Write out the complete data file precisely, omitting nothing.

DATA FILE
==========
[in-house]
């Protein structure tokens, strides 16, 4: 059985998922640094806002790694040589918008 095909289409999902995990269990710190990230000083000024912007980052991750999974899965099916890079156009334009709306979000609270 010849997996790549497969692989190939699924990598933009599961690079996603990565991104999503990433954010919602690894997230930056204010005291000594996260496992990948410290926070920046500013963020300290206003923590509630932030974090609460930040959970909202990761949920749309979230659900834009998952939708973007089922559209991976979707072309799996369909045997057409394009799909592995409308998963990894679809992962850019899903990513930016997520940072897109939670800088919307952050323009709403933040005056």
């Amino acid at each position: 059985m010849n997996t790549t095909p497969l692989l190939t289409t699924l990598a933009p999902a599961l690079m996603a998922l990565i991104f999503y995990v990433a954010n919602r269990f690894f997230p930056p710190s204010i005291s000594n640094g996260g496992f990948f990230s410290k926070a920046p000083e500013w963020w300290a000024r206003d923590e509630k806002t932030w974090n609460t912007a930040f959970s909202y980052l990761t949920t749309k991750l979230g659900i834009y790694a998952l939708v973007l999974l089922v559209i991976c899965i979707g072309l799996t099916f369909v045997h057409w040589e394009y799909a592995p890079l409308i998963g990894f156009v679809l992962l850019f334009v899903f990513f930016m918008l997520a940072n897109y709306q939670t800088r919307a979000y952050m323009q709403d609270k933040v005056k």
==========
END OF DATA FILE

[in-house]
């Protein structure tokens, strides 16, 4: 059985998922640094806002790694040589918008 095909289409999902995990269990710190990230000083000024912007980052991750999974899965099916890079156009334009709306979000609270 010849997996790549497969692989190939699924990598933009599961690079996603990565991104999503990433954010919602690894997230930056204010005291000594996260496992990948410290926070920046500013963020300290206003923590509630932030974090609460930040959970909202990761949920749309979230659900834009998952939708973007089922559209991976979707072309799996369909045997057409394009799909592995409308998963990894679809992962850019899903990513930016997520940072897109939670800088919307952050323009709403933040005056």
């Amino acid at each position: 059985m010849n997996t790549t095909p497969l692989l190939t289409t699924l990598a933009p999902a599961l690079m996603a998922l990565i991104f999503y995990v990433a954010n919602r269990f690894f997230p930056p710190s204010i005291s000594n640094g996260g496992f990948f990230s410290k926070a920046p000083e500013w963020w300290a000024r206003d923590e509630k806002t932030w974090n609460t912007a930040f959970s909202y980052l990761t949920t749309k991750l979230g659900i834009y790694a998952l939708v973007l999974l089922v559209i991976c899965i979707g072309l799996t099916f369909v045997h057409w040589e394009y799909a592995p890079l409308i998963g990894f156009v679809l992962l850019f334009v899903f990513f930016m918008l997520a940072n897109y709306q939670t800088r919307a979000y952050m323009q709403d609270k933040v005056k």